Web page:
The presence of a few recreational vehicles have caught the ire of City of Sequim neighbors, particularly those between Fifth and Seventh avenues.
RVs parked on the street — most of them legally, according to Sequim Police — have been linked to complaints of trespassing, theft and other issues.
Sequim’s public works director Sarah VanAusdle told Sequim city councilors at their Dec. 12 meeting there was a problem with parking on both sides of Prairie Street as it’s “not technically wide enough for both” and that the street could not accommodate a school bus. The city was also receiving a lot of complaints about the roadway, she said.
Once the weather is warmer and drier, city staff will paint bike lanes on both sides of West Prairie Street between Fifth and Seventh avenues, VanAusdle said.
She told councilors that city staff continue to plan for Prairie Street to be widened and become a “complete street,” with sidewalks, bike lanes and parking on both sides of the street, too.
Councilor Vicki Lowe expressed concern about residents having enough parking, particularly Mountain View Apartments residents.
She said city staff “over-reacted” with making both sides bike lanes, and that one side or the other should be left for parking.
“We’ll evaluate how it goes and see if the problems are solved,” VanAusdle said.
In a phone interview, VanAusdle said that the city opened up parking along the west side of the apartment complex on South Fifth Avenue to accommodate its residents, and South Sixth Avenue is also open for parking.
The area is also part of a “bicycle corridor,” VanAusdle said, and there were issues with doing parking only on one side as it would “throw the crown of the road off center.”
Complaints about RVs were also part of city staff’s discussion and decision, she said.
Sequim Police Department is well versed in complaints to the area, with residents reporting RVs and vehicles dozens of times since the summer.
VanAusdle said police sent navigators to work with owners of vehicles parked for extended periods of time on the roads.
Suncrest Village Retirement Community — a 38-resident facility for seniors and/or those with disabilities on South Fifth Avenue — sits one block north of Prairie Street. Staff have reported people allegedly sleeping, using drugs and/or defecating in bushes by Suncrest’s building, as well as people allegedly looking into windows.
From Jan. 1, 2022-Sept 10, 2022, Suncrest staff/residents have called 9-1-1 for non-medical emergencies 18 times requesting police patrols, reporting suspicious people, trespassing and other incidents.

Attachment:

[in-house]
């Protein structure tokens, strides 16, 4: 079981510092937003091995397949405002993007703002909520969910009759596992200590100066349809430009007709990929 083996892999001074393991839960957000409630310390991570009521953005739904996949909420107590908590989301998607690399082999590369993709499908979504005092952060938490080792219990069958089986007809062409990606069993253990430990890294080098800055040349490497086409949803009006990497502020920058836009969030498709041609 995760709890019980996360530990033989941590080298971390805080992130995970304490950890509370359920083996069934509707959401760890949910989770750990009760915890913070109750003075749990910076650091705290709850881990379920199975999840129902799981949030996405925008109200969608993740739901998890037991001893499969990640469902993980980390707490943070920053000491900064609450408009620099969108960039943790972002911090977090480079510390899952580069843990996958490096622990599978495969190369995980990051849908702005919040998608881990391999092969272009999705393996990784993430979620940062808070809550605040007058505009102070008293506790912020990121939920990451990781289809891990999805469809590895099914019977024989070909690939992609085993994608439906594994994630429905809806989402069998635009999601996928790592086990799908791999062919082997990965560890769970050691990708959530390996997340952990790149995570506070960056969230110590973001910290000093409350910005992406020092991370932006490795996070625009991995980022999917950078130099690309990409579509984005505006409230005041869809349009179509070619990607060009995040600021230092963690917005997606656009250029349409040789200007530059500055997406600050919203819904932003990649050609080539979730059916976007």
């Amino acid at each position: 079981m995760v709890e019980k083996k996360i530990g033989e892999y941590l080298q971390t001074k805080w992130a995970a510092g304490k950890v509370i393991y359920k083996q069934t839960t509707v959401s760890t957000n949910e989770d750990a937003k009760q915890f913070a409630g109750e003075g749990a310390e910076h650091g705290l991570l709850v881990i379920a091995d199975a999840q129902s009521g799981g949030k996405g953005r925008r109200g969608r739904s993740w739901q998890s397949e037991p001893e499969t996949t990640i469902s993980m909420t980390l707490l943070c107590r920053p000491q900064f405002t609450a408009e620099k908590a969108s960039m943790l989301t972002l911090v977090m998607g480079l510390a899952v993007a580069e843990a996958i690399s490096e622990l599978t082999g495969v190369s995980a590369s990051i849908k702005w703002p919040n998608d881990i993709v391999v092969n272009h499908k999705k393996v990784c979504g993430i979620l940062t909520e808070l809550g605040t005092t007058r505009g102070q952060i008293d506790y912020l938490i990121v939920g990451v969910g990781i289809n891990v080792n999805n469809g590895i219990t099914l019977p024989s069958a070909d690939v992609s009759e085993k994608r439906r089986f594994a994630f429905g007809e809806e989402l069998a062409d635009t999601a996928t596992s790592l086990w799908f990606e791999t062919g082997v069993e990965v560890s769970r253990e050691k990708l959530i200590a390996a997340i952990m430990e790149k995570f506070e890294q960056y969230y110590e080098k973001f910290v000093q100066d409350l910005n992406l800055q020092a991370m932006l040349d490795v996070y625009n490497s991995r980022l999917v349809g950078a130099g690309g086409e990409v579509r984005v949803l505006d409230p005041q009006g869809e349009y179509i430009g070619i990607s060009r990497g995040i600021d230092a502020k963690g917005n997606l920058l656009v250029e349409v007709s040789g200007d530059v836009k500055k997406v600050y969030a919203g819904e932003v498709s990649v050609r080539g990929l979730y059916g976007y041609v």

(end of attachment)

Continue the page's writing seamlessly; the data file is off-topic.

For all of 2018-2021, the facility phoned 9-1-1 for non-medical emergencies 22 times, including only three times in 2021, according to police records.
Barbara Shaffer has lived in Suncrest since 2019, and said she doesn’t pull her drapes open anymore after seeing a man right outside her window.
“I still feel safe inside, but I will just walk on the property,” Shaffer said. “I won’t go on the sidewalk anymore.”
After she found a couple living in a tree, people stealing cigarette butts from a smoke can, and vehicles blocking sidewalks and the driveway, Suncrest community manager Lori Herrin did perimeter checks three times a day.
Suncrest’s parent company, Guardian Real Estate in Portland, Ore., encouraged facility managers to put up flood lights, Herrin said, and staff have also locked dumpsters and trimmed bushes down to the ground.
A few Mountain View Apartments residents have also spoken at city council meetings about errant RVs as well.
Serenity Thrift Store manager Belle Muñoz reported in June they’ve seen an increase in illegal dumping in the parking lot, sleeping on the premises, breaking into the dumpster, and/or other suspicious activity. It’s unknown if allegations are linked to RV parking or others in the area.
Muñoz said for the people they’ve seen, they’ve offered them support services and mostly have been turned down, or it’s after hours and they leave before staff arrive.
Along with persistent phone calls, Herrin hosted Det. Sgt. Darrell Nelson for Suncrest residents, and Serenity employees in October for an informational meeting.
Herrin said she came away from the meeting feeling good about the police’s efforts, and their efforts.
“[Nelson] educated me, and there are issues the police should handle right away,” she said.
“We were told we’re doing what we can and what we should be.”
In recent weeks, Herrin said some RVs have parked near their facility but residents haven’t had any issues since cutting down bushes.
City staff and police continue to refer residents to city “Fact Sheets” that address city code on topics — from RVs to panhandling to snow removal — at sequimwa.gov/1022/Fact-Sheets.
The city’s Fact Sheet states that Washington’s Supreme Court granted people who live in vehicles “homestead rights” in 2021.
The city “cannot ticket, tow, or impound any vehicle that is being used as the owner’s primary residence without creating a financial and legal liability for the agency,” according to city documents.
It continues: “More importantly, doing so creates an unconstitutional burden on people who are forced to live in their vehicles. If their vehicle is towed they are left with nowhere to go and no access to their belongings.”
The Fact Sheet states, “The risk of depriving someone of their only home, as well as the potential inability to recoup fines and costs, creates a disincentive for the local government to tow and impound vehicles except in very clear circumstances.”
Multiple Clallam County agencies continue to seek solutions for housing and homelessness.
Agencies continue to explore a potential RV parking site in Clallam and discussions remain in early talks, according to Christy Smith, chief executive officer for United Way of Clallam County.